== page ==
For more than five years, someone was stealing unpublished book manuscripts from editors, agents, authors and literary scouts. The question of who was behind the scheme baffled the publishing industry, but just as perplexing was another question: Why?
Most unpublished manuscripts would be almost impossible to monetize, so it wasn’t clear why somebody would bother to take them. Filippo Bernardini, who has pleaded guilty in a fraud case in which the government said he stole more than 1,000 manuscripts, offered an explanation on Friday in a letter addressed to a federal judge.
Bernardini said he stole the books because he wanted to read them.
Bernardini told Judge Colleen McMahon of the U.S. District Court for the Southern District of New York that his scheme began after a literary agency where he had interned declined to hire him for an open position. He was applying for jobs without success when he started impersonating publishing professionals over email.
“While employed, I saw manuscripts being shared between editors, agents and literary scouts, or even with individuals outside the industry,” he wrote. “So, I wondered: Why can I not also get to read these manuscripts?”
He impersonated specific individuals using fake domain names — for instance, penguinrandornhouse.com instead of penguinrandomhouse.com, with an “rn” in place of the “m.” The business of publishing is small and relationship-based, and few manuscripts are closely guarded, especially at certain stages of the process, like when agents submit a book to publishers. Bernardini found that if he asked in the right way, he could get the books he wanted. He said it became “an obsession, a compulsive behavior,” and that he wanted to feel as if he were still a part of the industry.
“At first it started as a challenge; I never believed that it would snowball into me performing these crimes as prolifically as I did, I got carried away,” he wrote.
“I never wanted to and I never leaked these manuscripts,” he continued. “I wanted to keep them closely to my chest and be one of the fewest to cherish them before anyone else, before they ended up in bookshops. There were times where I read the manuscripts and I felt a special and unique connection with the author, almost like I was the editor of that book.”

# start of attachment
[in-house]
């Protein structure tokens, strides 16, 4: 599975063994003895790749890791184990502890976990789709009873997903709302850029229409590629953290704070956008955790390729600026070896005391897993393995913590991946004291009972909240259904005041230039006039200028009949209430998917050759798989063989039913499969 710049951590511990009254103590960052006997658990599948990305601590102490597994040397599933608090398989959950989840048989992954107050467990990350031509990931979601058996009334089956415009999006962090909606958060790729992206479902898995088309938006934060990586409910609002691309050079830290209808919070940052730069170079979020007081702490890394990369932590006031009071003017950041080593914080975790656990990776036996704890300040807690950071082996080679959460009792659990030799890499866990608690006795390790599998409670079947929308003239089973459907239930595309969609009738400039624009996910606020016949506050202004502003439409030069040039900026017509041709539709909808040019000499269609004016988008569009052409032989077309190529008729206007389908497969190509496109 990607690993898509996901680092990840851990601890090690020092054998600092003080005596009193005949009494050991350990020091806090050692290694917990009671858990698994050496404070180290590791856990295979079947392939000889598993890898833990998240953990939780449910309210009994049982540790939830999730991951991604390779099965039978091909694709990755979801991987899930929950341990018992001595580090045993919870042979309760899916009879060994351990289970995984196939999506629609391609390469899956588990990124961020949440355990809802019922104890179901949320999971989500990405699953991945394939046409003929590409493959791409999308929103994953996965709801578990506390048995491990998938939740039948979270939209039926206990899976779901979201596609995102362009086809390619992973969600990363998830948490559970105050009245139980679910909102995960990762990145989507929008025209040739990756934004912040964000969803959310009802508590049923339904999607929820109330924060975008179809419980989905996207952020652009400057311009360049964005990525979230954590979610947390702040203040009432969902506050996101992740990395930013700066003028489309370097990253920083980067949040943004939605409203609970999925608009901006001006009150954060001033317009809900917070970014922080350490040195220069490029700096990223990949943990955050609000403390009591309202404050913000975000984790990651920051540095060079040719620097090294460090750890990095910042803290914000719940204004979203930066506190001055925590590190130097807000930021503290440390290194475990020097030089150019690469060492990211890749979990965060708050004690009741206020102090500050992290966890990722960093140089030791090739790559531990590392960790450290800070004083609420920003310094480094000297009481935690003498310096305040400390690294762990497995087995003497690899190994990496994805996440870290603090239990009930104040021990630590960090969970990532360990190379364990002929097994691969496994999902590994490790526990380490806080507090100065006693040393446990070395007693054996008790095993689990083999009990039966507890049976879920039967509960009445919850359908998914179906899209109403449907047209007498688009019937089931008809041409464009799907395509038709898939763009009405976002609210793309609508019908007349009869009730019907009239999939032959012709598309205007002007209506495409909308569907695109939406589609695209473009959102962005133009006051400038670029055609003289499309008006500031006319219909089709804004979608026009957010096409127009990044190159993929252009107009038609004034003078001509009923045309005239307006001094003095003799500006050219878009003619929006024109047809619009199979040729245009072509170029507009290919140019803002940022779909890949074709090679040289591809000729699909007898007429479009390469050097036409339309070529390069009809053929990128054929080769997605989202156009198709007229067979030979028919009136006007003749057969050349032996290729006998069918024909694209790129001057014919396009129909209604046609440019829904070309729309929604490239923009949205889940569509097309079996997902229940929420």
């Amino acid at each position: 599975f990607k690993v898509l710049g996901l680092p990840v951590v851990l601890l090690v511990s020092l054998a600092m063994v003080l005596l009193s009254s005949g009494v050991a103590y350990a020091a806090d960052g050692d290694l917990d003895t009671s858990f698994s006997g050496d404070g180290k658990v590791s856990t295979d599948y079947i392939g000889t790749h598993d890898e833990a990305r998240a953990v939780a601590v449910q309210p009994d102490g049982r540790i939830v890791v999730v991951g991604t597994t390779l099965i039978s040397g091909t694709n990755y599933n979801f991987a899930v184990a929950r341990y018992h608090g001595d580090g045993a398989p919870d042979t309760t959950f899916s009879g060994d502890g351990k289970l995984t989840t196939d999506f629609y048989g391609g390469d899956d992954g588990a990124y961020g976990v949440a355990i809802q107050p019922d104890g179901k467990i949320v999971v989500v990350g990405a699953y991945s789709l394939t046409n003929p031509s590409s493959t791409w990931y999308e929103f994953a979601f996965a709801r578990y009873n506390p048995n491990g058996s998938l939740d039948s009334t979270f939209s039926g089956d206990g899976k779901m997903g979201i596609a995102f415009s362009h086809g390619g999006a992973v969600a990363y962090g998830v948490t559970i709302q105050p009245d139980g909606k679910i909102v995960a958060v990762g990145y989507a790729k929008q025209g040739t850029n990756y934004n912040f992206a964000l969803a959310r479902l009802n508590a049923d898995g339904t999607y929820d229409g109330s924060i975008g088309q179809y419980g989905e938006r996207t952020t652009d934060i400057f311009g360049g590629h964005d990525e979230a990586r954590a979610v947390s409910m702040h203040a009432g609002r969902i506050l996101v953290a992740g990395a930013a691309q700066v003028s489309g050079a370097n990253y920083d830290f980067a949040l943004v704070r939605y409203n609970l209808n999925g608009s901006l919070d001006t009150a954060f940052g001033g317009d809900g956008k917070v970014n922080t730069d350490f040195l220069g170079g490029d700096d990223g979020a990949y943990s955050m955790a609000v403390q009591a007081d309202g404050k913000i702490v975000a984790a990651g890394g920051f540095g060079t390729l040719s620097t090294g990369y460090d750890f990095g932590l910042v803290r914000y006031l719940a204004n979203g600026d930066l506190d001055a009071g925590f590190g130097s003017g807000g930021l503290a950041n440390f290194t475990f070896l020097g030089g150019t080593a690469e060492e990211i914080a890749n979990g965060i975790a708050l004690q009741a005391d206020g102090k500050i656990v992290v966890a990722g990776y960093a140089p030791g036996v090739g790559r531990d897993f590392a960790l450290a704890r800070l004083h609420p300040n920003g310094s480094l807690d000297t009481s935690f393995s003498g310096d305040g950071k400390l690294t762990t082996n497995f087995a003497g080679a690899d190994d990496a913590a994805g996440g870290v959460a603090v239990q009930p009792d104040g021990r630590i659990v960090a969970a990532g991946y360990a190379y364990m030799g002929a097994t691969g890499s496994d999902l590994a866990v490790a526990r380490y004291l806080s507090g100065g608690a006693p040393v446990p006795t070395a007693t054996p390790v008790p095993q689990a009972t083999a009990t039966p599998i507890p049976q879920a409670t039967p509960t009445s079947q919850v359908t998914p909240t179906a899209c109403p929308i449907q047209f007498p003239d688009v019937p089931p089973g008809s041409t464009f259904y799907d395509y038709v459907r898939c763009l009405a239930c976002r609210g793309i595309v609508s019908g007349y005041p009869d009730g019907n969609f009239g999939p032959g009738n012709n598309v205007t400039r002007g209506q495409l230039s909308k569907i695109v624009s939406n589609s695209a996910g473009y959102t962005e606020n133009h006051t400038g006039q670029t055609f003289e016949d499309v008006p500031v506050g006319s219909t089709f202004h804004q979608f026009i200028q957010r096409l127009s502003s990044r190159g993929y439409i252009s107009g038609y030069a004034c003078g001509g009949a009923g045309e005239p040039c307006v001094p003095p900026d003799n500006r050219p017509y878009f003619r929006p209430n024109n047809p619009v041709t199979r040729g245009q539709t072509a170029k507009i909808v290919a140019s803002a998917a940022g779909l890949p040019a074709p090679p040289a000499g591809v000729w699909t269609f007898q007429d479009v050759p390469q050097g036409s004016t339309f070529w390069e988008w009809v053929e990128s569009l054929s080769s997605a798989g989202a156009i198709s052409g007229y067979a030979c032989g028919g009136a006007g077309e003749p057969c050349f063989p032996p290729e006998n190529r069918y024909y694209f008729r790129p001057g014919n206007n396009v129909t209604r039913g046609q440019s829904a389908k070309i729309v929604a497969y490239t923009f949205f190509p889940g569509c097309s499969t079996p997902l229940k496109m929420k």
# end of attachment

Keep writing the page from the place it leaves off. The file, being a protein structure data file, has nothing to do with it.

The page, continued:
Bernardini, 30, is an Italian citizen who has lived in London for many years. When he was arrested in New York City last year, at John F. Kennedy International Airport, he was working as a rights coordinator for Simon & Schuster U.K.
His letter was part of a package submitted to the judge in advance of his sentencing, which is scheduled for next month. The dossier included letters from his lawyer, his partner and his parents, as well as from friends and former colleagues. In their correspondence, they argued that Bernardini should receive no prison time, saying that as a gay man from a different culture and country, he would be particularly vulnerable. They also said that his crimes had not resulted in any monetary gain for Bernardini nor in any diminished value for the authors whose work he took.
Bernardini’s lawyers and prosecutors agreed that federal guidelines, which are not binding on a judge, call for a sentence in the range of 15 to 21 months in prison, Bernardini’s lawyers said in a letter to the court.
Among the letters on Bernardini’s behalf was one from an author, Jesse Ball, who said he was one of Bernardini’s victims. According to his letter, Bernardini wrote to Ball pretending to be his editor at Catapult and convinced him to send several of his unpublished manuscripts.
Ball, the author of 14 books, said that it would be difficult for anyone to publish his novels under another name, and that the only difficulties that resulted from the thefts were a “bit of confusion” about what he had sent to his editor.
“Please try to understand the nature of his crime, and the nature of the environment in which it took place,” Ball wrote. “One has really to narrow one’s eyes to perceive any injury whatsoever. It was truly a trivial thing, a frivolous thing. Sending a man to prison over this would be a way to take a victimless crime and create a victim in the person of the accused.”
Benjamin Weiser contributed reporting.
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